Due to the recent attacks on Apple products such as Mas's and iPads to mention a few, I have decided to try and give a few tips on how you can protect yourself.
The main problem is that most people think; "Apple can't get infected with anything", and an even bigger issue is that the computer shops and malls still tells people that this is a fact. Unfortunately this is one of the main reasons why the malicious code and software can spread as fast as it does. Another problem being that you have a Mac computer and you syncronize it with your iPad, iPhone, iPod etc. thus spreading it even faster.
Apple users have been boasting about having the worlds safest gadgets, but that time now seems to be over.
With Apple's success they will also attract more unwanted attention from hackers. For the time being Apple has created a huge "untouched" market for computer criminals after iPads, iPhones and the popular Macs have gained significant market shares from the competition.
This is surely only the beginning after the cyber-criminals have spotted Apple as a new lucrative marked with millions of users.
It is a virus-type Trojan, that F-Secure has found. Trojans are malicious software which is packaged into an innocent wrapping. And that is tailored to attack Apple.
This Trojan has been named Flashback.C pretending to be an installation file for the famous Adobe Flash Player, but instead it is a virus that disables the automatic update of the Apple operating system OSX's own built-in security system, thus leaving it open and vulnerable.
This virus infects only Apple's Mac computers, but iPads and iPhones are also in danger of being hit by hacker attacks, especially if users disable the built-in protection that many choose to do in order to install apps that are not authorized by Apple. This can be done using a so-called jailbreak.
The software security firm ESET said that hackers have successfully modified an older Linux malware for Mac OS X.
OSX / Tsunami.A is a new variant of Linux / Tsunami, which is a malicious software that takes control over the computer and uses the machine's network connection to attack websites.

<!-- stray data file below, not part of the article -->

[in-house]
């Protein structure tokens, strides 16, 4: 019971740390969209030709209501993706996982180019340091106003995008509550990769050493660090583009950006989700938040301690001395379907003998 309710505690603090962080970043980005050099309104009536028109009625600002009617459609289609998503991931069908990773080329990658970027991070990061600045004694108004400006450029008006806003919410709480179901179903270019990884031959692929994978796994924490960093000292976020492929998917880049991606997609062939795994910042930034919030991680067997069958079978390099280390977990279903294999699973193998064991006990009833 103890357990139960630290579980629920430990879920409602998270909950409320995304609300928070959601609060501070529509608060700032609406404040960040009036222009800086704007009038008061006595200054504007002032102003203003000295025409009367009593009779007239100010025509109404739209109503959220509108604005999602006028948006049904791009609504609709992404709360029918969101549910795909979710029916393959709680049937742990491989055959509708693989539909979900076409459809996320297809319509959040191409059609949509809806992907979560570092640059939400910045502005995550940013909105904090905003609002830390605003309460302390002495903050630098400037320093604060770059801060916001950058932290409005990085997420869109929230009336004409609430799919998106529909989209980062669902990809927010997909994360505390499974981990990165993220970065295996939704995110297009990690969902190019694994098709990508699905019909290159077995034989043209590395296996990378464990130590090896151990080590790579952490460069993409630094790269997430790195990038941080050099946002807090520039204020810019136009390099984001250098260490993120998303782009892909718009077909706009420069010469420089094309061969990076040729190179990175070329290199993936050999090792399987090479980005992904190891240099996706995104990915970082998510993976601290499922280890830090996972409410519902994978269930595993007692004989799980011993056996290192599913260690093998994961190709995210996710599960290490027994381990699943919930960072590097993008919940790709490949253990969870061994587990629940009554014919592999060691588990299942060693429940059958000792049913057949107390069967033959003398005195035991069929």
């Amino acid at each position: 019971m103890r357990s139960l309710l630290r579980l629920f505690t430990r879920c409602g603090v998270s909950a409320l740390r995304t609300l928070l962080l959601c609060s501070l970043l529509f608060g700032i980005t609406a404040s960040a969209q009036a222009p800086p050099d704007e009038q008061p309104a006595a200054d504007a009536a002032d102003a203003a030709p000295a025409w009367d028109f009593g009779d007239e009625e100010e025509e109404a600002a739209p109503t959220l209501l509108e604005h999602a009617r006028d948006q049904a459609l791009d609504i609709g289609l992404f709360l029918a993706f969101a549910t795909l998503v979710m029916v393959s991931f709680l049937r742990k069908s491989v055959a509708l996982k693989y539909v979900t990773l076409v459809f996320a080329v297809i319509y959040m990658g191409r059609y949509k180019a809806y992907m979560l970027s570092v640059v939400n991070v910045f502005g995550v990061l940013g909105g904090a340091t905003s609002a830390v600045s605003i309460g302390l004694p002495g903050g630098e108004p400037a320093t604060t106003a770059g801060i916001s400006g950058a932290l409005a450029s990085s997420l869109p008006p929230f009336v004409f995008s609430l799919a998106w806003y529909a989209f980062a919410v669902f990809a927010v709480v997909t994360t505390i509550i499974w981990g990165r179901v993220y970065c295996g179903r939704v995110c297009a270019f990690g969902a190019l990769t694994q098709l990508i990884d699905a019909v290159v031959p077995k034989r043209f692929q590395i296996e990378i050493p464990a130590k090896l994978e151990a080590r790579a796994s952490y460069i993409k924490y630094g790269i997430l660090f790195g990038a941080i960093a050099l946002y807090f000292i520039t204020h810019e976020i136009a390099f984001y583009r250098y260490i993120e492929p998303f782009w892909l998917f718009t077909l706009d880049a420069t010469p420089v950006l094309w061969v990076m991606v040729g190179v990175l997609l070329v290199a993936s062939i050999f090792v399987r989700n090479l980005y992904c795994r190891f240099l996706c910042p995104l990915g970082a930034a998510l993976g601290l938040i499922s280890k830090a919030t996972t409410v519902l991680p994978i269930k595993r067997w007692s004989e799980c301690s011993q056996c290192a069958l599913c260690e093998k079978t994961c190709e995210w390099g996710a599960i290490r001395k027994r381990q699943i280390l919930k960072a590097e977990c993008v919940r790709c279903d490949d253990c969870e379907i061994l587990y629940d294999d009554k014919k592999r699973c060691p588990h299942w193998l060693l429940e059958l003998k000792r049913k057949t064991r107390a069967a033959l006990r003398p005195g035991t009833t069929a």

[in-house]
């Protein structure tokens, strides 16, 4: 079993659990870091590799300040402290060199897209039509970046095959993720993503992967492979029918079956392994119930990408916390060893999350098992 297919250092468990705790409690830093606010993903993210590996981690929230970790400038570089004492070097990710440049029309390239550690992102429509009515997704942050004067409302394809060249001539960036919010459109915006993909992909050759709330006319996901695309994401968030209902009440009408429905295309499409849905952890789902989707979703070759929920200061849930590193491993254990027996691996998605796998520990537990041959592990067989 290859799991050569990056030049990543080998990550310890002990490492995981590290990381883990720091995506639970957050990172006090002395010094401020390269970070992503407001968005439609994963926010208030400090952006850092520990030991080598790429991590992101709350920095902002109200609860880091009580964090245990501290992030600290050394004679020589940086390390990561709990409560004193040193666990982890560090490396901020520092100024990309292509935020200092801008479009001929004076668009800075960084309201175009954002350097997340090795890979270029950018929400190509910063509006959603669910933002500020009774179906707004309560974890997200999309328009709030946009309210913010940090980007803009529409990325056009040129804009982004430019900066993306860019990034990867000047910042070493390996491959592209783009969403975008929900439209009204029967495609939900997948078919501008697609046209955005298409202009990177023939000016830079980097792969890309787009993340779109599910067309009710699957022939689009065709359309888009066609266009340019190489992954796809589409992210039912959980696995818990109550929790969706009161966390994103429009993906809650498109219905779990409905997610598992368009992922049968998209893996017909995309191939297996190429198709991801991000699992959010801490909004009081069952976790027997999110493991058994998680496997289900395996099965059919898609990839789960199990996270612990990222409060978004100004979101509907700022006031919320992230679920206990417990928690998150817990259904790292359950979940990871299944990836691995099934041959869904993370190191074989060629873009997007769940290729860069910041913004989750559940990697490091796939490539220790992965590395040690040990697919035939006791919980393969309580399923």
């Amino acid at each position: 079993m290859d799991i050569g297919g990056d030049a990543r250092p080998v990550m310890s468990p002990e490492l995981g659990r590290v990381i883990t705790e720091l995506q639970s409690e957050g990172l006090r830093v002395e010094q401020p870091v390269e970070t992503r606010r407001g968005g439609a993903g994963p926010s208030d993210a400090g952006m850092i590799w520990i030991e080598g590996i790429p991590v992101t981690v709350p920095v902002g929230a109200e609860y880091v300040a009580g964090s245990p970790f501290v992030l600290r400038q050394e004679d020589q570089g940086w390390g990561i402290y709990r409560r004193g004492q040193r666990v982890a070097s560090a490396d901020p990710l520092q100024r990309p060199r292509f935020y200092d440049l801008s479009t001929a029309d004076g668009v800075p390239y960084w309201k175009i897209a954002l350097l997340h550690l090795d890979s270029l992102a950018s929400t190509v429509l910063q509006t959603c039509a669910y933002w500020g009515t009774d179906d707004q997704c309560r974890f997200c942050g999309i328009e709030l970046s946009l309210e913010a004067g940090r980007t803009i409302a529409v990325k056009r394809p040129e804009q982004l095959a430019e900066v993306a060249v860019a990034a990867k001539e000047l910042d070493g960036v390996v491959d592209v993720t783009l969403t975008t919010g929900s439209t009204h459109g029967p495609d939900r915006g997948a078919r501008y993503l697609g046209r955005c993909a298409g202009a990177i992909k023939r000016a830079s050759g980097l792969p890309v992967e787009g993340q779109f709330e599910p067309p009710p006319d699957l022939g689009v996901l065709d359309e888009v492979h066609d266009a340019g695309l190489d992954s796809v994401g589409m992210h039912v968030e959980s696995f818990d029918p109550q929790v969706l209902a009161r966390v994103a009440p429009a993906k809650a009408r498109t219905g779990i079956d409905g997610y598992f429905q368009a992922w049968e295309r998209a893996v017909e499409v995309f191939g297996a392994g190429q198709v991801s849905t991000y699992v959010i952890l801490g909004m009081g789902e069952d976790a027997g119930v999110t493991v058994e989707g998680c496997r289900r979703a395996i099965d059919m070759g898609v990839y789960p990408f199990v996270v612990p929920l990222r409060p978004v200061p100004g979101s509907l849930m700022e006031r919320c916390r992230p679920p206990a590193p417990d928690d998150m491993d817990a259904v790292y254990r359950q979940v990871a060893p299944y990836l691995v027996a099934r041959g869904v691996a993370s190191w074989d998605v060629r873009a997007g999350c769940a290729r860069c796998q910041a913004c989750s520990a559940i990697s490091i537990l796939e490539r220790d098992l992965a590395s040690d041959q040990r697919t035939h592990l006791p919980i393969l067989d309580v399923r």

Like its Linux-based predecessors Tsunami seems to be communicating via Internet Relay Chat, or IRC.
The malware listens to a hard coded list of IRC channels on specific servers and responds to specific commands that other participants in the chat room type.
When the command comes, the infected computers are instructed to attack individual websites by sending a large number of simultaneous requests.
It is better known as a "distributed denial of service attack" (or a live Apple event); the huge number of simultaneous requests to a single website can cause it to crash or go offline.
What's worse is that ESET has detected that tsunamis can force your computer to download even more malware or other software.
The company also said that its antivirus software, ESET Cyber Security for Mac that can detect and remove the malware.
Be on the safe side and make sure you only install software from sources you trust.
You may find yourself facing activation problems after reinstalling Windows 7. There seems to be a bug in Windows 7 that fails to recognize the key you used (sticker on your computer). This can be due to several problems of which one is the ability to activate properly. This can, as an example, be because of a poor internet connection or security settings on your computer that have become corrupted.